Sony has announced an interesting GPS (global positioning system) device for recording the position where photographs are taken.
The GPS-CS1 is a small (9 cm / 3.5 in) cylindrical device which you simply attach to a backback or belt loop and carry with you while you shoot, it records your GPS location and this information can later be synchronized with your digital images to provide a map of where your photos were taken.
Interestingly the mapping solution is an online website with maps provided by Google Maps (it appears that the synchronization software will write the GPS location into JPEG EXIF headers).
"Whether you?re traveling to the Seven Wonders of the World, or just wondering where to buy your next house, our new GPS device can track your journey," said David Johns, product manager for digital camera accessories at Sony Electronics. "Adding a geographic context to your digital images helps organize and make use of your photos in entirely new ways."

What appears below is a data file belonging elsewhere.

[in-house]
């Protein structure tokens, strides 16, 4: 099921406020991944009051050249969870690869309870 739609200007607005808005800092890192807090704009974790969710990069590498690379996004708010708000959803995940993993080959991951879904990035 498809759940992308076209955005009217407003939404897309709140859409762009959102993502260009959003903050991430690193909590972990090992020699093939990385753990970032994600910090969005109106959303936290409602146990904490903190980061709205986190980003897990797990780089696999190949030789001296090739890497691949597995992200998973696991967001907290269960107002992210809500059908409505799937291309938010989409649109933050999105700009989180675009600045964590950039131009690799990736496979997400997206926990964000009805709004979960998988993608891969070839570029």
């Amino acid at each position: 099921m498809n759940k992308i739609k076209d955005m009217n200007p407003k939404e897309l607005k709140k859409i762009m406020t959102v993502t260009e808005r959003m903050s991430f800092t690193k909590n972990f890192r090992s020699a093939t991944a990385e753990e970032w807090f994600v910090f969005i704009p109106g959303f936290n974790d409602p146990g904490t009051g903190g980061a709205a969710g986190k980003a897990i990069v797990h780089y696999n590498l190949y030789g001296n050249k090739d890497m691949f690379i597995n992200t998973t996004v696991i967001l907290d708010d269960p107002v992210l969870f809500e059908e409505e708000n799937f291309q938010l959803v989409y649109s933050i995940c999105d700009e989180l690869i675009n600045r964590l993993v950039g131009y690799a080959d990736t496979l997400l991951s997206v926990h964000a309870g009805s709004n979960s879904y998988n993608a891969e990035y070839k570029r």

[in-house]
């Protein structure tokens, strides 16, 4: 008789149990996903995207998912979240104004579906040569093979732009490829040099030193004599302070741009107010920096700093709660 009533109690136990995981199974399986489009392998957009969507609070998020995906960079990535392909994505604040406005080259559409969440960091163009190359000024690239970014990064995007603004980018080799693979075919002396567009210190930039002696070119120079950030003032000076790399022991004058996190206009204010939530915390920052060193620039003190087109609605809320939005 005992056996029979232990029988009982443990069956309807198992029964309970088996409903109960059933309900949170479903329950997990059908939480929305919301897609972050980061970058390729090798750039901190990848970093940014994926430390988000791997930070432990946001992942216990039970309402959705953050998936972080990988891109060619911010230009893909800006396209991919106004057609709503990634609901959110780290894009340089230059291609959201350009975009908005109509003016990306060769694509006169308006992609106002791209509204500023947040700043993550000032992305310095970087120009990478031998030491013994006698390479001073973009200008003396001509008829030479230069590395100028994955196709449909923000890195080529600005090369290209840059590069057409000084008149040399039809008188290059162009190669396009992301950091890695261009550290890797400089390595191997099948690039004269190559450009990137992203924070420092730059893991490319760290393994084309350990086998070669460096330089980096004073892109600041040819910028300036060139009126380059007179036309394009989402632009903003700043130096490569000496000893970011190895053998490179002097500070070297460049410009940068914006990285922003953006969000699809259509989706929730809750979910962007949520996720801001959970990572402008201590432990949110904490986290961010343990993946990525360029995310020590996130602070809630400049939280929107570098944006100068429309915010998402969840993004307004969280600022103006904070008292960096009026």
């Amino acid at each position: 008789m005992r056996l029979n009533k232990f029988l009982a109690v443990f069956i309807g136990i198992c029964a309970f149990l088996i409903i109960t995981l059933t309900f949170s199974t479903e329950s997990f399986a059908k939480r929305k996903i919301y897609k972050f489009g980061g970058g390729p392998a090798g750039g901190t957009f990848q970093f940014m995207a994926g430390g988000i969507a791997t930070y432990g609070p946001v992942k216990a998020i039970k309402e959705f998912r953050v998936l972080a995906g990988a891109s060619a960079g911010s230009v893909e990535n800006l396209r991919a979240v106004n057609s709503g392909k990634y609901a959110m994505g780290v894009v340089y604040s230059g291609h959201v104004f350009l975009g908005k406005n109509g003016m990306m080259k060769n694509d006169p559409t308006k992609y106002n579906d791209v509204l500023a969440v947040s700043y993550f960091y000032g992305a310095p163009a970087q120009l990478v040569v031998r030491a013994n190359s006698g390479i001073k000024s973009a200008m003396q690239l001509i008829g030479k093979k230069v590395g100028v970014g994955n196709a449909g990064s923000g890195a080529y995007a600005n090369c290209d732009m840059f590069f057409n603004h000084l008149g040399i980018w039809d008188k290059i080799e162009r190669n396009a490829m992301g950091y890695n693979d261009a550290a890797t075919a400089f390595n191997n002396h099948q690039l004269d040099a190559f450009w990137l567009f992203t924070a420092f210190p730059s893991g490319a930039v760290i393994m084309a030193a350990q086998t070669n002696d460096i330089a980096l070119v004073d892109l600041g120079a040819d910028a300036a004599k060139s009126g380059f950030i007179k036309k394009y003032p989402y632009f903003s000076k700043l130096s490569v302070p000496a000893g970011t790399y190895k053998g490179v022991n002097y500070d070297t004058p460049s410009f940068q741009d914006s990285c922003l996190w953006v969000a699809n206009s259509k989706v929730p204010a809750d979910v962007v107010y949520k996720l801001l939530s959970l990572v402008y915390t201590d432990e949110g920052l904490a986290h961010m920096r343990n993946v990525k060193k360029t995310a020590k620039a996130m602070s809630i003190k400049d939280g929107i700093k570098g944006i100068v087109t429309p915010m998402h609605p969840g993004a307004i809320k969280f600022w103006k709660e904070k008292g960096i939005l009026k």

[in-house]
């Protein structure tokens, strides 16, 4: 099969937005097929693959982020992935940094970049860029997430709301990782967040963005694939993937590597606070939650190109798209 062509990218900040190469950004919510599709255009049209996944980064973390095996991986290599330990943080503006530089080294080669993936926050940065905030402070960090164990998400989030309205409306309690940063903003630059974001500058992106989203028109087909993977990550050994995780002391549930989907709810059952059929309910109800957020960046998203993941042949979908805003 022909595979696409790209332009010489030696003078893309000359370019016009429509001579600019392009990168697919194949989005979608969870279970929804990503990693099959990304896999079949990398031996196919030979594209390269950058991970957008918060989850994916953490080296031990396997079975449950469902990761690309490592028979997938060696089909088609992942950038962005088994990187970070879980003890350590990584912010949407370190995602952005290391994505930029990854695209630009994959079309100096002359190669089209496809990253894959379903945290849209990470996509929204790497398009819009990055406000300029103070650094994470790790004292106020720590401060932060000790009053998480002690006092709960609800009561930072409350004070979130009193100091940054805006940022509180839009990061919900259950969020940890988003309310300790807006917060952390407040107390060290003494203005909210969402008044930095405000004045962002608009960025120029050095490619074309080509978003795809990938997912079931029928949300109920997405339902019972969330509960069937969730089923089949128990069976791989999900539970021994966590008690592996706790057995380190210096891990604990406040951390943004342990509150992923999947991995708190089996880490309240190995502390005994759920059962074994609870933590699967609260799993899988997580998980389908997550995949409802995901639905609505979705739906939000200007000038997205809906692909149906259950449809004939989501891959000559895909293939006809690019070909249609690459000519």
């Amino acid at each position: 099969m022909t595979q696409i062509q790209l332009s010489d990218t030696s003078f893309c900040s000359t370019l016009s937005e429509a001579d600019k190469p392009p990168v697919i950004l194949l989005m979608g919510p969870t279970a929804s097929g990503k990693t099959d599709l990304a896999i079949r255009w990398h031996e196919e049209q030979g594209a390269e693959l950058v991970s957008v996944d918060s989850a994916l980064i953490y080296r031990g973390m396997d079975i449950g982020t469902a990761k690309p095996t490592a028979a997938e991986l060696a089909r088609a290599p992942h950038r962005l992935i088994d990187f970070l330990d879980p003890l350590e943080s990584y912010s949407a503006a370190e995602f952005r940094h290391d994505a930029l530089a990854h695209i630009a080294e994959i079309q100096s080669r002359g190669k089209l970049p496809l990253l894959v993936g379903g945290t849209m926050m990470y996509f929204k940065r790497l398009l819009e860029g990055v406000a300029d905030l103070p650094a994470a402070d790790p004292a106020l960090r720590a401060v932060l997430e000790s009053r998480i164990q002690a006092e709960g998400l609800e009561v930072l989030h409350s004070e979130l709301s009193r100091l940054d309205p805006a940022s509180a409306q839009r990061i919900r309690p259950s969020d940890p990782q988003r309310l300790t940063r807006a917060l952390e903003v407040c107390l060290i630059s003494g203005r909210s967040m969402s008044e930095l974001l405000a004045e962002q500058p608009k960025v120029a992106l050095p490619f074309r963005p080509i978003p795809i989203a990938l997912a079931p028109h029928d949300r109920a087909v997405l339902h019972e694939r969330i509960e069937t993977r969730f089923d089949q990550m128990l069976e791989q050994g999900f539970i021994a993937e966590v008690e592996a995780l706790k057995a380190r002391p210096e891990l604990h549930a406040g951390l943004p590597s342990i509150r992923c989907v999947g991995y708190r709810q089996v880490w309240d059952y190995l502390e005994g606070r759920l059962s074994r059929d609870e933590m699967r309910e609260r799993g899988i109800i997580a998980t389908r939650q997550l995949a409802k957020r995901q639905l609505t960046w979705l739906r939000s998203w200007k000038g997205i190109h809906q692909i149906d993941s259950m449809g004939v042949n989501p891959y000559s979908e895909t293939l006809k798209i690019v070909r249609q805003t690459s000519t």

To arrange your pictures geographically, import the logged data from the GPS device, using the supplied USB cable, and then download the digital images to a computer. The supplied GPS Image Tracker software synchronizes the images on your digital camera with the latitude, longitude and time readings from the GPS-CS1 device.
Once synchronized, your photos can become virtual push pins on an online map by activating the Picture Motion Browser software bundled with the latest Sony cameras and camcorders released after July. You can easily add new photos and coordinates to the mapping web site, courtesy of Google Maps, and showcase years of globe-trotting.
The GPS-CS1 GPS device will be available next month for about $150 at sonystyle.com.